The military component of the 2010 Integrated Security Unit (ISU) is setting up two camps in the Callaghan Valley as it supports an RCMP-led mission to secure the Olympic Games.
Major Dan Thomas, a public affairs officer with ISU, last week pointed out the various locations throughout the corridor from which the military will operate during the Games.
Thomas said ISU expects to install a platoon house at the Madeley Creek quarry, as well as at the Canadian Snowmobile Adventures base in the Callaghan.
"The army has a habit of finding romantic quarry locations to site our troops in," Thomas said.
Thomas and Capt. Trevor Michelsen visited Pique 's office last week in an attempt to clear up where the camps will be so that backcountry users don't stray too close to them and have to be escorted out when they've planned a day of recreation.
"We want everyone to know what's going on," Michelsen said.
Canadian Forces spokesmen have repeatedly said that people encountering soldiers in the backcountry during the Games should not panic. Soldiers will approach, say "hello" and escort people out in vehicles.
"We're meant to be non-threatening," Thomas said.
Outside the Callaghan, the ISU's Land Component Command will locate its headquarters at a camp at Cal-Cheak quarry, which will also serve as headquarters of Task Force Whistler, the soldiers who will be doing security at Whistler Olympic Park and the Whistler Athletes' Village.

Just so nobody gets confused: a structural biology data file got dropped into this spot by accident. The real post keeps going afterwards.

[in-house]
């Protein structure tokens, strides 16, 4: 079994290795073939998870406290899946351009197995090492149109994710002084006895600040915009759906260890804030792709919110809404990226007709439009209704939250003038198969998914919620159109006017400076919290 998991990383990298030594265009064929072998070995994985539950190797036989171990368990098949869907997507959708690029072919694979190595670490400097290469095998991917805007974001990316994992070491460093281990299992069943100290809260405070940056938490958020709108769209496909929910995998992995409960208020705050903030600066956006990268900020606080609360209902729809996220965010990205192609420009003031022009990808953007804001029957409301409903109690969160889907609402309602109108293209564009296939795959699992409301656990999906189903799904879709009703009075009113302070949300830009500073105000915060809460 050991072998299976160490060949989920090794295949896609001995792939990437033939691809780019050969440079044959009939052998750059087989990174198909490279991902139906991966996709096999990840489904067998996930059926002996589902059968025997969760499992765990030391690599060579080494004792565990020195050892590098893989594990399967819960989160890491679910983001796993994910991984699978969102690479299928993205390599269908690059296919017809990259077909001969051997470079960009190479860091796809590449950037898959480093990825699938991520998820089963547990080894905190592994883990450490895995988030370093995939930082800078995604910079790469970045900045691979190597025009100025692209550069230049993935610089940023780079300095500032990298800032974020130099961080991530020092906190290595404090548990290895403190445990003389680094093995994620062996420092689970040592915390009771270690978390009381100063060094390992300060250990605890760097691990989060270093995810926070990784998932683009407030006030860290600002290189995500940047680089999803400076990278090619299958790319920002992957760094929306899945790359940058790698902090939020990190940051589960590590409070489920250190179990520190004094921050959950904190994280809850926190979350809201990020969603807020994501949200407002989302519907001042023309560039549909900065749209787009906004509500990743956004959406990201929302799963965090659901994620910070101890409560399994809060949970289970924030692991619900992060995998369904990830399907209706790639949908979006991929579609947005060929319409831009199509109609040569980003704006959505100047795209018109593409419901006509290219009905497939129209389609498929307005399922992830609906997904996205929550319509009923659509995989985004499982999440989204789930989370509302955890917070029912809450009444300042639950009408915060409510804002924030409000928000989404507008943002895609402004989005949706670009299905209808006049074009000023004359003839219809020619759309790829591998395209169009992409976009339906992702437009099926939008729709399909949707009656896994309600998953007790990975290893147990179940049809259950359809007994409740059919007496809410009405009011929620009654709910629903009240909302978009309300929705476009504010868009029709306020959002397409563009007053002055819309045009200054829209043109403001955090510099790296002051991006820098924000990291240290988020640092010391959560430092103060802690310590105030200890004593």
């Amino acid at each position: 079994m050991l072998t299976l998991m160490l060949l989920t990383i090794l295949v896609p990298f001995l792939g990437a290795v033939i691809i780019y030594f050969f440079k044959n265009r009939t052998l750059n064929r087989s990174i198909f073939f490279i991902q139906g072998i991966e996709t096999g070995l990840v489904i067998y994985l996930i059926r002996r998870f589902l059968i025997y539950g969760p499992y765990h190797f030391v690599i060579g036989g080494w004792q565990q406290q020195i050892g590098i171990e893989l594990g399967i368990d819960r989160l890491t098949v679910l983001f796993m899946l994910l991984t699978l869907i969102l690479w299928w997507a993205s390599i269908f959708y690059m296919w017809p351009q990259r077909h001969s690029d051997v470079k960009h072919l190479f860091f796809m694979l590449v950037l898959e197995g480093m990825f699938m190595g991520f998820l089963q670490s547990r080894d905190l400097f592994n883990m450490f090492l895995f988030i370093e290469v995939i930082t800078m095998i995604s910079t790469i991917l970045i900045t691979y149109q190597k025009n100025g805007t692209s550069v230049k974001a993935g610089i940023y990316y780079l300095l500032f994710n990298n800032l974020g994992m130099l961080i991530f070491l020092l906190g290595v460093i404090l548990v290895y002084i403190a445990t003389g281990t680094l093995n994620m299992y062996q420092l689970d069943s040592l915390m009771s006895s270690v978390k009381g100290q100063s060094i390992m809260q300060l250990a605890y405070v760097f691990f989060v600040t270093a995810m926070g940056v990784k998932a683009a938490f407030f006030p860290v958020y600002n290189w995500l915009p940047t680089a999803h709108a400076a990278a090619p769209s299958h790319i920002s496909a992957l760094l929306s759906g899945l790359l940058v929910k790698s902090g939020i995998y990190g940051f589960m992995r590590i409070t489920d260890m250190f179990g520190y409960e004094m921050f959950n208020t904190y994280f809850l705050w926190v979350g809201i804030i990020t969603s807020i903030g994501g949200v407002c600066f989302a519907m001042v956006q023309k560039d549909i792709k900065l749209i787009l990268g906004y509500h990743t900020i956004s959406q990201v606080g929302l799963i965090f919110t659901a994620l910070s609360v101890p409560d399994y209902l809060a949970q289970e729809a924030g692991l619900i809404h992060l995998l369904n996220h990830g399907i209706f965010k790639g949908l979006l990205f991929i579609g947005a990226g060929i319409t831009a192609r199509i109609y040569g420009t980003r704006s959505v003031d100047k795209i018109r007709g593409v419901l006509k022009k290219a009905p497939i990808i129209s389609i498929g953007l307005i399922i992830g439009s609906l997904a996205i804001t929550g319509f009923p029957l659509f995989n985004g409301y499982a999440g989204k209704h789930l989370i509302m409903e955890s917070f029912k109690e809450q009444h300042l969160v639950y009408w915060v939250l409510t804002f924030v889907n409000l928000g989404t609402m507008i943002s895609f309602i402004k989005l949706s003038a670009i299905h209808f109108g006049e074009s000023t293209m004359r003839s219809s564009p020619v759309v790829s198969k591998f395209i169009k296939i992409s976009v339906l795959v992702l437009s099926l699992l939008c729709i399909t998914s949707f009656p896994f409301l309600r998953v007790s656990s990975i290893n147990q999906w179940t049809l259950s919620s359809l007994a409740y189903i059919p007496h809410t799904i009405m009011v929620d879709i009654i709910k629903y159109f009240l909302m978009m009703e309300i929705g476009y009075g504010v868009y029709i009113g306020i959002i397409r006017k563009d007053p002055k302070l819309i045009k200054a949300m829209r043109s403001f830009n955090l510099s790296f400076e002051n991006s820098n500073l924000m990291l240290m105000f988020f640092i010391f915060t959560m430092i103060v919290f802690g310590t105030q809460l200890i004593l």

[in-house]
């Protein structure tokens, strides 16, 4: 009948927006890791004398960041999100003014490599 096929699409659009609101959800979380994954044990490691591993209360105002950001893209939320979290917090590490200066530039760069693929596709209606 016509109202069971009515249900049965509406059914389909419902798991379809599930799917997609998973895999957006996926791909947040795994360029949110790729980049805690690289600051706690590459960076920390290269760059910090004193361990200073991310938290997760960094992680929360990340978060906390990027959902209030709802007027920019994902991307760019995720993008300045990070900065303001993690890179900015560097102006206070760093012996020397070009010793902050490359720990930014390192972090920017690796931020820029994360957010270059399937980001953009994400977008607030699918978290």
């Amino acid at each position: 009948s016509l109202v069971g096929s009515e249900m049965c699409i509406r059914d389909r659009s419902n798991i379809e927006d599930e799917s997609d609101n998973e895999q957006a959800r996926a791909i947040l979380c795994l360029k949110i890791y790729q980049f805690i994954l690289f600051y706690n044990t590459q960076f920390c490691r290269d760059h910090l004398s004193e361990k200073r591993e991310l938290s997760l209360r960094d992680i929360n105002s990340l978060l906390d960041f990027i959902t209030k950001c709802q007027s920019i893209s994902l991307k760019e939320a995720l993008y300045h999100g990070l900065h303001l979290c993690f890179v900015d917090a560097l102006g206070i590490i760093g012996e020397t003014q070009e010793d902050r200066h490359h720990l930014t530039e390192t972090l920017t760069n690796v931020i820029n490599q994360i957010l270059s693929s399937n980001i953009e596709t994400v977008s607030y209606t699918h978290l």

The Land Component Command station at Cal-Cheak quarry is the headquarters covering all the land forces in British Columbia during the Olympics, according to Michelsen.
There will also be a small camp at Whistler Aggregate for troops supporting the RCMP with surveillance in the Outer Controlled Access Zone (OCAZ) at Whistler Athletes Village.
Security around venues will operate at three levels. The highest level of security is known as the Controlled Access Zone. Here no one can enter without a pass. The area inside the fence at Whistler Athletes' Village is a good example of that.
Next is the Outer Controlled Access Zone, which also has a high level of security but not as much as the CAZ. Outside those zones is the Surveillance Zone, which will see patrols by Canadian Forces personnel going up and down hills in the backcountry on equipment like snowmobiles, Arctic toboggans and even Bandvagn-206's, fixed-track vehicles that are generally used to transport people through difficult terrain.
Michelsen said he's working on getting a better definition of the OCAZ out to the public so that people have a better idea of when they've strayed too close to patrolled areas. He said an RCMP constable is currently working on getting a better-defined OCAZ for each venue site.
Other military installations during the Games will include MPN-25 radar at both the Squamish and Pemberton Airports, which will be used to survey airspace. There will also be a camp at Twin Rivers quarry between Whistler and Pemberton to service the Canadian Forces air component, which will fly helicopters out of Whistler Heliport.
Griffon choppers stationed at the heliport will be coloured green if intended for standard use and yellow if intended for search and rescue.
October 25, 2016, 1:30 PM
Mountain clubs continue to push ski resort for improved access to Singing Pass area More...
October 24, 2016, 11:00 AM
Examining the parallels between backcountry recreation and addictive behaviours More...
October 23, 2016, 2:00 PM
Governments announce $3.2 million for natural gas compressor and fuelling station More...